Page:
A Pilgrim’s First-Person Report
by J M Rosenthal
The Basilica of St Nicolas, in the sleepy town of Saint-Nicolas-de-Port, Lorraine, France, celebrates the Translation of the Relics of St Nicholas from Myra to Italy, with great enthusiasm and splendour.
As one approaches the rather bleak town named for our saint, a great surprise faces you at once. Driving in from Nancy, one is confronted with the grandeur of a mighty church, rising like a phoenix from the grayness of the industrial area in which it is set. The church is enormous and beautiful.
The clergy and people of the church were busy about cleaning and sorting things as I arrived. Having been to the basilica before, I quickly realised this indeed was the very best day to be there, as numerous, never before seen images of St Nicholas appeared all over the church. Banners, old and new, various processional relics and an enormous gold vested figure of a dark bearded, pleasant smiling, saint, all delighted us as we awaited the great Mass and Procession in the afternoon.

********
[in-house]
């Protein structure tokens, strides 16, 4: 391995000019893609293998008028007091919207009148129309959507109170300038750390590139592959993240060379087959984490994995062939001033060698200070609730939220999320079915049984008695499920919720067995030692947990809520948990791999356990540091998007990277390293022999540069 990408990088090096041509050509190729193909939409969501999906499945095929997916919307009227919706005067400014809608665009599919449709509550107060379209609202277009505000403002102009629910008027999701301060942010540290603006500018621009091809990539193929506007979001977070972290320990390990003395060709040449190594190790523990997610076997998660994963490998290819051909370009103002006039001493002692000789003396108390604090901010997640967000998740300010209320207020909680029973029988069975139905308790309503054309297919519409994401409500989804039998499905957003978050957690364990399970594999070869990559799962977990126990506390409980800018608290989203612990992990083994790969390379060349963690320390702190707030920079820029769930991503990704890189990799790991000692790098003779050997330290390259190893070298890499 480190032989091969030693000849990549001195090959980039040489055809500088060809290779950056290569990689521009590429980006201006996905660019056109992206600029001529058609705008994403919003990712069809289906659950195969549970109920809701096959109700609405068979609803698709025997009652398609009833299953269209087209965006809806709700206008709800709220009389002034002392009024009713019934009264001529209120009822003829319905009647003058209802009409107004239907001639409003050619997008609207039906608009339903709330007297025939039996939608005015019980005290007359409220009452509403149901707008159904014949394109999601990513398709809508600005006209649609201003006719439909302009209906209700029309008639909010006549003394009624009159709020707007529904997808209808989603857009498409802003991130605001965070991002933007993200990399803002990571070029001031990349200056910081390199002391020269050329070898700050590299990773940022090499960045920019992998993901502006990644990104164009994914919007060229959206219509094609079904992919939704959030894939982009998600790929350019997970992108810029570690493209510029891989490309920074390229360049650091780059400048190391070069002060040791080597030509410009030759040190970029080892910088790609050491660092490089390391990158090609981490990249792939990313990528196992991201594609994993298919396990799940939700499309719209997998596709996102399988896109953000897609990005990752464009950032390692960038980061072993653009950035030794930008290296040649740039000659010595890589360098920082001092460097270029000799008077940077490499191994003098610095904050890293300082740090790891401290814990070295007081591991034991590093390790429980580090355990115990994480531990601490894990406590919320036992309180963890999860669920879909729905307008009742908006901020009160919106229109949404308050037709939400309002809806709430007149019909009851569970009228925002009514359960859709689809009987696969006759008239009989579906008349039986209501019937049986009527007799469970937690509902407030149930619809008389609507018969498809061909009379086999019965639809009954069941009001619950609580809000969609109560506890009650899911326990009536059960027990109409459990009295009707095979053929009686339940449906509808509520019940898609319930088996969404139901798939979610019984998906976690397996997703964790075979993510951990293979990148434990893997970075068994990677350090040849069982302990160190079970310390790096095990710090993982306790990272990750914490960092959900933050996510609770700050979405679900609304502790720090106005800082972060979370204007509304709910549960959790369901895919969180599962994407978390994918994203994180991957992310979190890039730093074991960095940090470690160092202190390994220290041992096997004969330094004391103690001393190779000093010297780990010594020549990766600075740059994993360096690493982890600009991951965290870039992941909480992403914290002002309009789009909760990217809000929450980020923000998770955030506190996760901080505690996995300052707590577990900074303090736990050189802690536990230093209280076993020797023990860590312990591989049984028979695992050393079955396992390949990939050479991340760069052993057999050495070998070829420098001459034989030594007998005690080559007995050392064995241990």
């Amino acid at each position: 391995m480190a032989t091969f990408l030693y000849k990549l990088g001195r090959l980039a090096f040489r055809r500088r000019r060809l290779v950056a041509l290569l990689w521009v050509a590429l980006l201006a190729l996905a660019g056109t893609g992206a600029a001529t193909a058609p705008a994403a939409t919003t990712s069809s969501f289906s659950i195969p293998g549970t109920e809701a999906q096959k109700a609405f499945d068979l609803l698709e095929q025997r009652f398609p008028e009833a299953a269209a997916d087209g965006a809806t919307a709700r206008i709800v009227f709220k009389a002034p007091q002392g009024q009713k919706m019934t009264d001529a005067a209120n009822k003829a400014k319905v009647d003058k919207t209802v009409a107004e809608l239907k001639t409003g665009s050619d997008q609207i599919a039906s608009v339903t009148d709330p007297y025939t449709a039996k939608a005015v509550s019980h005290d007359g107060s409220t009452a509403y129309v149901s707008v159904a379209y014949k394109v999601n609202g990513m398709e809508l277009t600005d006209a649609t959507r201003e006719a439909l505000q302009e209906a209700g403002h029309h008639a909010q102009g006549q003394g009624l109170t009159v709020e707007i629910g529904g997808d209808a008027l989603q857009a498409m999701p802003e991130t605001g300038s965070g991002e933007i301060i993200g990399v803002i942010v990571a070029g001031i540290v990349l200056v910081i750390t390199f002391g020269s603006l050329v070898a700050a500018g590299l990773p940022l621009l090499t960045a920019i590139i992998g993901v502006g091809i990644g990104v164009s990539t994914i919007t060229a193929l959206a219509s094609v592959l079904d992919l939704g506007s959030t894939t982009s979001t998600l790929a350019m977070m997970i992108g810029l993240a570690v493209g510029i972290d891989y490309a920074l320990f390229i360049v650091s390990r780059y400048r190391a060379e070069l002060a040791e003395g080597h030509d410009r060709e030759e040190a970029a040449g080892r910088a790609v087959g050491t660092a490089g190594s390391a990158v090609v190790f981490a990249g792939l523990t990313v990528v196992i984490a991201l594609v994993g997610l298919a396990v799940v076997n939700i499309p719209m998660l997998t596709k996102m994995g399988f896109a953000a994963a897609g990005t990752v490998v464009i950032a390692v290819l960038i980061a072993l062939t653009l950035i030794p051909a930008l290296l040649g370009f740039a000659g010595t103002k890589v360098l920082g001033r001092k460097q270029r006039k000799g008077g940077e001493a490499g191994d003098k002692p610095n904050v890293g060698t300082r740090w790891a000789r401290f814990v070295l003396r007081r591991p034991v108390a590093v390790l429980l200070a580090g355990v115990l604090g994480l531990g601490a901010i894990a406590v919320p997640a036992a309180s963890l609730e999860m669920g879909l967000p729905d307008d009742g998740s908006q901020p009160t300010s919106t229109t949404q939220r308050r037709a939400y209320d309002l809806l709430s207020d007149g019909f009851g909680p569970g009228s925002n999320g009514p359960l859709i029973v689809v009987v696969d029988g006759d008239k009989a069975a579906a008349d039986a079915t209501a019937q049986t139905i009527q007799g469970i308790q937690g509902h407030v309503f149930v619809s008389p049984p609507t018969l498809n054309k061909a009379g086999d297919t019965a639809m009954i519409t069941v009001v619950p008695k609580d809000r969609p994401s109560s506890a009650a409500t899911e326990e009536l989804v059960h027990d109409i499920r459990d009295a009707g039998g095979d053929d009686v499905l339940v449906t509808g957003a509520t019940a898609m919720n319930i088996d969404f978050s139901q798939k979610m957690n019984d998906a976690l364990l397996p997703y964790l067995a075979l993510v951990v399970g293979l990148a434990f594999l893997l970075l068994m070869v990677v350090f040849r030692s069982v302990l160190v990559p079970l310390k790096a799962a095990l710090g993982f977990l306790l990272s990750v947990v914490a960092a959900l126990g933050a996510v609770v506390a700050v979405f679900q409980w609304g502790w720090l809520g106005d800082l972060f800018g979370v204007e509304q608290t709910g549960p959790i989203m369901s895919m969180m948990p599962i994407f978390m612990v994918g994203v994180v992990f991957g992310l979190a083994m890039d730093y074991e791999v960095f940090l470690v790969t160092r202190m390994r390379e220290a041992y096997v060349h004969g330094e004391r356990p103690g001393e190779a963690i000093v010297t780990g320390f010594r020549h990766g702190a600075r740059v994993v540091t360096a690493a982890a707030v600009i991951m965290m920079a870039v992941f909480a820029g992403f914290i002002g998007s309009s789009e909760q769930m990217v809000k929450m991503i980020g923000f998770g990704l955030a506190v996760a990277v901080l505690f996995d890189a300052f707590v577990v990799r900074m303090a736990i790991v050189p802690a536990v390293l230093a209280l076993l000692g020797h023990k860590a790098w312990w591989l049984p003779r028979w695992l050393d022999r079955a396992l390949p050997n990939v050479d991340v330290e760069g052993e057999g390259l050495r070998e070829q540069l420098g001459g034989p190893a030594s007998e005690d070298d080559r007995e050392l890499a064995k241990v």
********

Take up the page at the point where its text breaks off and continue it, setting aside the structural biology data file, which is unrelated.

At 3.30 p.m. heaven and earth met amidst clouds of incense, holy and happy music, preaching, eucharist and a procession that will be remembered for many years to come. Children, young, old, men, women, all taking part, singing lustily a French Nicolas hymn that is still ringing in my ears.”Saint Nicolas”, they sang, as the procession, with all in the pews joining, passed the stationary shrine of Nicholas and moved its way back to the high altar. Devotions including a powerful litany were sung and the great organ sounded as we happily departed. Well, there was a stop. A stall was set up in the rear of the church with lovely St Nicholas statues, prints and items for sale. We did our part to say the least.
Also after the mass, the faithful then proceeded to various chapels to be anointed with the liquid “manna” from the Tomb of Saint Nicholas in Bari.
In some ways it was hard to leave St Nicolas de Port so quickly. It was all so wonderful, so holy, and indeed, fun. Many might ask why can’t church going be like this more often. I wish it were so.
Holy Nicholas, pray with us. Amen.
Excerpt from an article in press, Bollettino di San Nicola, Centro Studi Nicolaiani, Bari, Italy